Open Jaw Flights: The Booking Trick You Should Know

With the state of air travel this summer—constant delays and expensive airfares—any small booking tip to save time or money can make a big difference.

One such trick is booking open jaw flights. An open jaw flight is a different type of round-trip itinerary that includes multiple cities for the destination and city of origin. They can be helpful when planning expensive international trips (especially to regions that are seasonally popular with tourists, like Europe or Asia) or when you’d rather end your trip in a different city than where you began. The good news is that if you know what you’re doing, open jaw flights are incredibly easy to book.

Here’s everything you need to know about open jaw flights, from how to book them online to the best ways to use them to save time and money on your next big vacation.

What exactly are open jaw flights?

Open jaw flights are itineraries in which you continue on to a different city than where your trip originated. For example, if you flew from New York to Rome, instead of returning to New York, you might continue on to Paris before looping back to New York. (As opposed to a regular round-trip flight, where you would go right back to New York.)

It’s important to note that the leg of the trip to the second destination—from Rome to Paris in our example—is not part of the flight itinerary. That would be a slightly different booking maneuver called a multi-city flight. Instead, travelers generally take a different mode of transportation on that segment of the journey, like a train, bus, or car.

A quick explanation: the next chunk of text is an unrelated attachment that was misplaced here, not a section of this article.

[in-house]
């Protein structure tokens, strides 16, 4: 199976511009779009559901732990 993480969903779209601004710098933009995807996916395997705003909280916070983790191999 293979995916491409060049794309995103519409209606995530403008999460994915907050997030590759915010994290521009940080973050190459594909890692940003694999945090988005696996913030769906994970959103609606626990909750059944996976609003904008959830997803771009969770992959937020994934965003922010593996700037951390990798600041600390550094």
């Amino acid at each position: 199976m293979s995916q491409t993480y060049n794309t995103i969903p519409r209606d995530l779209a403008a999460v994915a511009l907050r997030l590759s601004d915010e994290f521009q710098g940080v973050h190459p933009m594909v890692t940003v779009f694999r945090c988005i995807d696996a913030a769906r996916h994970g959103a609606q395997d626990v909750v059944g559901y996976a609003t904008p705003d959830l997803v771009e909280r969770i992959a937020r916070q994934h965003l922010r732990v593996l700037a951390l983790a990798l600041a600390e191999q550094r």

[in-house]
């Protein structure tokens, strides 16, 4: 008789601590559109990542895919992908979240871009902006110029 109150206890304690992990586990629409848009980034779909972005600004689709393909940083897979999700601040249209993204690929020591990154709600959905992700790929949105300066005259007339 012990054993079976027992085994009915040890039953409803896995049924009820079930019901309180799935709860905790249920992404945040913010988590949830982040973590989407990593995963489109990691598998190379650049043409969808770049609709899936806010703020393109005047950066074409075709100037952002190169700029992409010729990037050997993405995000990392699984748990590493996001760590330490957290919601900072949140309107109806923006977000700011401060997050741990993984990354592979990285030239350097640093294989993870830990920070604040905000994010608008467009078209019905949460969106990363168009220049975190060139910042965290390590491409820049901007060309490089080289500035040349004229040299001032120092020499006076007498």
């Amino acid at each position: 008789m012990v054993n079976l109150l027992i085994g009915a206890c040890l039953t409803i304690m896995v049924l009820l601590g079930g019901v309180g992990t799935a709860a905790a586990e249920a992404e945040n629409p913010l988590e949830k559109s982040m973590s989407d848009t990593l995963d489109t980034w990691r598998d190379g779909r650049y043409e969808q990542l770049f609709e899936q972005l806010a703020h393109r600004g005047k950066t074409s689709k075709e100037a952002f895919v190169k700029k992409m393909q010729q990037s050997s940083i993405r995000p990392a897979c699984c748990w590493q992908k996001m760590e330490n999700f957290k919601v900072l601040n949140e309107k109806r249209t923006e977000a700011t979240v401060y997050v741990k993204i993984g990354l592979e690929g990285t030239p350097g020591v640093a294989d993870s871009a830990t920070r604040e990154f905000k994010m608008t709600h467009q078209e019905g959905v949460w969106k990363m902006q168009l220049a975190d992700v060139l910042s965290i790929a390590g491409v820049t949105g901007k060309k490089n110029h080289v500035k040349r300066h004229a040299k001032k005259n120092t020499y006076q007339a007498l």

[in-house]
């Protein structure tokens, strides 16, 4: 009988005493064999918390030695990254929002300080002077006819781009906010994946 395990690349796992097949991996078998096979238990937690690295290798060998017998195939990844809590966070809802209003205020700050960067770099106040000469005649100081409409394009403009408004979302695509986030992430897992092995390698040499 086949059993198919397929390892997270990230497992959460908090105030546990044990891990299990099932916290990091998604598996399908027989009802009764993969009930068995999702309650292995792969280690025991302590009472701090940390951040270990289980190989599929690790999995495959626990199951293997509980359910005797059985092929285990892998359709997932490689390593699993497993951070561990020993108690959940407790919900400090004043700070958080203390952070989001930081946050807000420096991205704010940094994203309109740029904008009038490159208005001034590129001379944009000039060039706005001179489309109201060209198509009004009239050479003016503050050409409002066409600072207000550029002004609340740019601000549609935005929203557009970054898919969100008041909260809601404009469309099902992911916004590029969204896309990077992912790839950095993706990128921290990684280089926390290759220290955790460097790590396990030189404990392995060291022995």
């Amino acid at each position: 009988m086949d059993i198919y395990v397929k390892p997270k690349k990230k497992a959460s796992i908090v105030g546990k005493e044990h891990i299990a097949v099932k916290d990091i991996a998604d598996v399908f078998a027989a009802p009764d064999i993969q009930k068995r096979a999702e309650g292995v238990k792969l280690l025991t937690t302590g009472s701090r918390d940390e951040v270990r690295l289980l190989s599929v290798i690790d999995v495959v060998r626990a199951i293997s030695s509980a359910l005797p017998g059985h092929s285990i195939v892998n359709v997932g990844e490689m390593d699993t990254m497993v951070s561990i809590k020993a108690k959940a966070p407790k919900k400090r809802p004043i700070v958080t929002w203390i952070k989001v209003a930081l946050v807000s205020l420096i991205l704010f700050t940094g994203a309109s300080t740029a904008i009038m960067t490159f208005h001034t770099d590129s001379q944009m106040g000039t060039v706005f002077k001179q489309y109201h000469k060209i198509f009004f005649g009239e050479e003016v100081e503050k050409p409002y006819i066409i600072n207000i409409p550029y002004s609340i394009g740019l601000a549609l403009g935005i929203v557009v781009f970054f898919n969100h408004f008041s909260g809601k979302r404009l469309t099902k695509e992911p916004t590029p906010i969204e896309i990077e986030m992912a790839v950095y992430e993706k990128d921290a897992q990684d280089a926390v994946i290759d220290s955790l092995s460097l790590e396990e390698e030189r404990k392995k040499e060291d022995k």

How can open jaw flights save time and money?

As with all plane tickets, the price of open jaw flights depends on a multitude of variables, including the time of year you plan to travel, how far out you book, and the destination. But it’s possible to find more affordable flights, especially internationally, using the booking method. 

They’re almost always cheaper than booking two one-way flights abroad, according to flight deal site Going, and can often be less expensive than a regular round-trip. “While researching a trip over to Europe for this summer, I saved over a hundred dollars by flying out of Dublin instead of London (where I’m flying into),” says Katy Nastro, a travel expert for Going. “Now, instead of rushing back to London, I can explore a bit of Dublin before heading home, offering another city to my itinerary without additional cost.”

Flying into a smaller regional airport on one leg of the trip is a good way to save money using open jaw flights. For instance, if you were flying from New York JFK to Reykjavik, there could be a cheaper return flight available if you’re willing to detour a bit and fly into New York Stewart airport on your way home. While this might be a more time-consuming option, it could be a good idea for travelers with more flexibility who are looking for a deal.

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